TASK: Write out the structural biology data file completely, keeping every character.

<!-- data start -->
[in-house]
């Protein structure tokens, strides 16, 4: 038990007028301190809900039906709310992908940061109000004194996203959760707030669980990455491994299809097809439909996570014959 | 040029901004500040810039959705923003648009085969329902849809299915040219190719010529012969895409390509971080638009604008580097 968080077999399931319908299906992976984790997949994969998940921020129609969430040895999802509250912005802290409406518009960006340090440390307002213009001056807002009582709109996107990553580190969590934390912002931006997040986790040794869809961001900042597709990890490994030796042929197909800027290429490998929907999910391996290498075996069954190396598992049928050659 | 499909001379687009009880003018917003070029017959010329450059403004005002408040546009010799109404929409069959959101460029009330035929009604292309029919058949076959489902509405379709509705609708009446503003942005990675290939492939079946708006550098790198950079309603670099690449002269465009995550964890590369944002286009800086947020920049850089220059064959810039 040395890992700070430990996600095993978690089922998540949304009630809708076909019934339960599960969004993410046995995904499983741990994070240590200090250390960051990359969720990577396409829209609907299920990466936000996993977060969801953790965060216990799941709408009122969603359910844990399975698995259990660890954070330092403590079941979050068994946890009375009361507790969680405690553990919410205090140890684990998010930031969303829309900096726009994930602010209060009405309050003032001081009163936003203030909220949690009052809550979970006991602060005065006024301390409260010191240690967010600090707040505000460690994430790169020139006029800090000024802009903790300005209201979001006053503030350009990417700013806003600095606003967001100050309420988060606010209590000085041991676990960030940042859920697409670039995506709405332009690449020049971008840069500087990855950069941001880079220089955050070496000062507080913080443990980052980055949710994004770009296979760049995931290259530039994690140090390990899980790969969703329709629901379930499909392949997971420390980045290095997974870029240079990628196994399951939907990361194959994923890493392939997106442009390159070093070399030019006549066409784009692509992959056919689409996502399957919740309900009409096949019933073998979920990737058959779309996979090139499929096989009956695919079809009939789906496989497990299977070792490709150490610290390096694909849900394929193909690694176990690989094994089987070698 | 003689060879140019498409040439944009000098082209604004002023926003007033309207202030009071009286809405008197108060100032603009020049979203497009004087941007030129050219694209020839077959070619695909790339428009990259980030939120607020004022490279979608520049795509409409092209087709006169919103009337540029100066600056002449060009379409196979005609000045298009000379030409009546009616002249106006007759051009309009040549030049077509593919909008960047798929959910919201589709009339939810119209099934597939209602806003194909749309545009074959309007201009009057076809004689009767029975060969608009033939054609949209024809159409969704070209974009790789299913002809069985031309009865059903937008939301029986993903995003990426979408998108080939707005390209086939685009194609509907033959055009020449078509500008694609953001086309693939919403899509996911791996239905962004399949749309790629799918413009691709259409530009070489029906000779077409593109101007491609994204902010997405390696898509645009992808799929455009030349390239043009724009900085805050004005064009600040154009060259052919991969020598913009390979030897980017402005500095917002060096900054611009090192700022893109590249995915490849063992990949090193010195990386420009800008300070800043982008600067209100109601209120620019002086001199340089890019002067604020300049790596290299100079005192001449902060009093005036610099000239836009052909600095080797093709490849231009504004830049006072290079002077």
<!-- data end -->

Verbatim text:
[in-house]
């Protein structure tokens, strides 16, 4: 038990007028301190809900039906709310992908940061109000004194996203959760707030669980990455491994299809097809439909996570014959 | 040029901004500040810039959705923003648009085969329902849809299915040219190719010529012969895409390509971080638009604008580097 968080077999399931319908299906992976984790997949994969998940921020129609969430040895999802509250912005802290409406518009960006340090440390307002213009001056807002009582709109996107990553580190969590934390912002931006997040986790040794869809961001900042597709990890490994030796042929197909800027290429490998929907999910391996290498075996069954190396598992049928050659 | 499909001379687009009880003018917003070029017959010329450059403004005002408040546009010799109404929409069959959101460029009330035929009604292309029919058949076959489902509405379709509705609708009446503003942005990675290939492939079946708006550098790198950079309603670099690449002269465009995550964890590369944002286009800086947020920049850089220059064959810039 040395890992700070430990996600095993978690089922998540949304009630809708076909019934339960599960969004993410046995995904499983741990994070240590200090250390960051990359969720990577396409829209609907299920990466936000996993977060969801953790965060216990799941709408009122969603359910844990399975698995259990660890954070330092403590079941979050068994946890009375009361507790969680405690553990919410205090140890684990998010930031969303829309900096726009994930602010209060009405309050003032001081009163936003203030909220949690009052809550979970006991602060005065006024301390409260010191240690967010600090707040505000460690994430790169020139006029800090000024802009903790300005209201979001006053503030350009990417700013806003600095606003967001100050309420988060606010209590000085041991676990960030940042859920697409670039995506709405332009690449020049971008840069500087990855950069941001880079220089955050070496000062507080913080443990980052980055949710994004770009296979760049995931290259530039994690140090390990899980790969969703329709629901379930499909392949997971420390980045290095997974870029240079990628196994399951939907990361194959994923890493392939997106442009390159070093070399030019006549066409784009692509992959056919689409996502399957919740309900009409096949019933073998979920990737058959779309996979090139499929096989009956695919079809009939789906496989497990299977070792490709150490610290390096694909849900394929193909690694176990690989094994089987070698 | 003689060879140019498409040439944009000098082209604004002023926003007033309207202030009071009286809405008197108060100032603009020049979203497009004087941007030129050219694209020839077959070619695909790339428009990259980030939120607020004022490279979608520049795509409409092209087709006169919103009337540029100066600056002449060009379409196979005609000045298009000379030409009546009616002249106006007759051009309009040549030049077509593919909008960047798929959910919201589709009339939810119209099934597939209602806003194909749309545009074959309007201009009057076809004689009767029975060969608009033939054609949209024809159409969704070209974009790789299913002809069985031309009865059903937008939301029986993903995003990426979408998108080939707005390209086939685009194609509907033959055009020449078509500008694609953001086309693939919403899509996911791996239905962004399949749309790629799918413009691709259409530009070489029906000779077409593109101007491609994204902010997405390696898509645009992808799929455009030349390239043009724009900085805050004005064009600040154009060259052919991969020598913009390979030897980017402005500095917002060096900054611009090192700022893109590249995915490849063992990949090193010195990386420009800008300070800043982008600067209100109601209120620019002086001199340089890019002067604020300049790596290299100079005192001449902060009093005036610099000239836009052909600095080797093709490849231009504004830049006072290079002077």